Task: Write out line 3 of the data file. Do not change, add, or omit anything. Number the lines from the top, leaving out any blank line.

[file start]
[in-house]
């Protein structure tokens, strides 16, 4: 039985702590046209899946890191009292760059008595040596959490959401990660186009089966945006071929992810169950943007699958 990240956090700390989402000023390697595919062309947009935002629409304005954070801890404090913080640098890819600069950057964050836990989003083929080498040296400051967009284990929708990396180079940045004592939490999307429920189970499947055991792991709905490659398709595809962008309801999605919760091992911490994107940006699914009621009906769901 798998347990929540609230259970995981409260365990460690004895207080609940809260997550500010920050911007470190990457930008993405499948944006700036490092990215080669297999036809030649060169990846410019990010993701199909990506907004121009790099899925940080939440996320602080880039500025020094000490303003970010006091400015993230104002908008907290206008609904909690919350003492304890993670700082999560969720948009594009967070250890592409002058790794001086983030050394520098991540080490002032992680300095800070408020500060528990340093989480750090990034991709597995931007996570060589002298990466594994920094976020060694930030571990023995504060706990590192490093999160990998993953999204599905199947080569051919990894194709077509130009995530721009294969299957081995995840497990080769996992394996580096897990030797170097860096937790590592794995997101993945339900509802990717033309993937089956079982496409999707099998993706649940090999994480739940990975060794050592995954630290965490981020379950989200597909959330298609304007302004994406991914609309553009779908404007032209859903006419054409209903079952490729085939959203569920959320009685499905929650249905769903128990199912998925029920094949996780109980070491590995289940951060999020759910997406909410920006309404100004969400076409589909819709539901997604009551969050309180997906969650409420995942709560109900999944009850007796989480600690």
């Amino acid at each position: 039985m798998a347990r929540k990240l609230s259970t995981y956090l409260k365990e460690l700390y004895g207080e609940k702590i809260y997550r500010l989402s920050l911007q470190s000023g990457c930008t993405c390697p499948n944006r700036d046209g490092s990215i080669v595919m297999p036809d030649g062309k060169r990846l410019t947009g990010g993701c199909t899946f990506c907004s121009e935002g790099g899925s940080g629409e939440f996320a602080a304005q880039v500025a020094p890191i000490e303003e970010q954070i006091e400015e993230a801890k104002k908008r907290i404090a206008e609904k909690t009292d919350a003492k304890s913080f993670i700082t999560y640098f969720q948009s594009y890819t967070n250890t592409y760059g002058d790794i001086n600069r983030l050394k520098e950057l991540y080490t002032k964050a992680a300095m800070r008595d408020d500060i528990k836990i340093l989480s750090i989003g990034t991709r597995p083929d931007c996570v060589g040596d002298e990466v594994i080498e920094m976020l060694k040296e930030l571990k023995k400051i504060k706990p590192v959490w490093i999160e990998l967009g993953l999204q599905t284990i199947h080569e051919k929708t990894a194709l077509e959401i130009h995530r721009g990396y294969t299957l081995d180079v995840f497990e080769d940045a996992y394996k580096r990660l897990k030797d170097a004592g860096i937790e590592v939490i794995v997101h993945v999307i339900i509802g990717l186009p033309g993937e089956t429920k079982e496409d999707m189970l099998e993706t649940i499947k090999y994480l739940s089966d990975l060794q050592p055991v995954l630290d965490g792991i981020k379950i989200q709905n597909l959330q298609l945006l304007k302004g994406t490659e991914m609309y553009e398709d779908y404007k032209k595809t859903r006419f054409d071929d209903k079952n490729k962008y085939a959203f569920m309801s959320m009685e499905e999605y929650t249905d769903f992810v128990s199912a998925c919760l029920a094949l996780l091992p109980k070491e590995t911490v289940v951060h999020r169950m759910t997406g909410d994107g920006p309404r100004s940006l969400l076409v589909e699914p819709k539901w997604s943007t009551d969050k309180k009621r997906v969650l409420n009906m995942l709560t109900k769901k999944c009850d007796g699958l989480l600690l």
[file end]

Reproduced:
């Amino acid at each position: 039985m798998a347990r929540k990240l609230s259970t995981y956090l409260k365990e460690l700390y004895g207080e609940k702590i809260y997550r500010l989402s920050l911007q470190s000023g990457c930008t993405c390697p499948n944006r700036d046209g490092s990215i080669v595919m297999p036809d030649g062309k060169r990846l410019t947009g990010g993701c199909t899946f990506c907004s121009e935002g790099g899925s940080g629409e939440f996320a602080a304005q880039v500025a020094p890191i000490e303003e970010q954070i006091e400015e993230a801890k104002k908008r907290i404090a206008e609904k909690t009292d919350a003492k304890s913080f993670i700082t999560y640098f969720q948009s594009y890819t967070n250890t592409y760059g002058d790794i001086n600069r983030l050394k520098e950057l991540y080490t002032k964050a992680a300095m800070r008595d408020d500060i528990k836990i340093l989480s750090i989003g990034t991709r597995p083929d931007c996570v060589g040596d002298e990466v594994i080498e920094m976020l060694k040296e930030l571990k023995k400051i504060k706990p590192v959490w490093i999160e990998l967009g993953l999204q599905t284990i199947h080569e051919k929708t990894a194709l077509e959401i130009h995530r721009g990396y294969t299957l081995d180079v995840f497990e080769d940045a996992y394996k580096r990660l897990k030797d170097a004592g860096i937790e590592v939490i794995v997101h993945v999307i339900i509802g990717l186009p033309g993937e089956t429920k079982e496409d999707m189970l099998e993706t649940i499947k090999y994480l739940s089966d990975l060794q050592p055991v995954l630290d965490g792991i981020k379950i989200q709905n597909l959330q298609l945006l304007k302004g994406t490659e991914m609309y553009e398709d779908y404007k032209k595809t859903r006419f054409d071929d209903k079952n490729k962008y085939a959203f569920m309801s959320m009685e499905e999605y929650t249905d769903f992810v128990s199912a998925c919760l029920a094949l996780l091992p109980k070491e590995t911490v289940v951060h999020r169950m759910t997406g909410d994107g920006p309404r100004s940006l969400l076409v589909e699914p819709k539901w997604s943007t009551d969050k309180k009621r997906v969650l409420n009906m995942l709560t109900k769901k999944c009850d007796g699958l989480l600690l």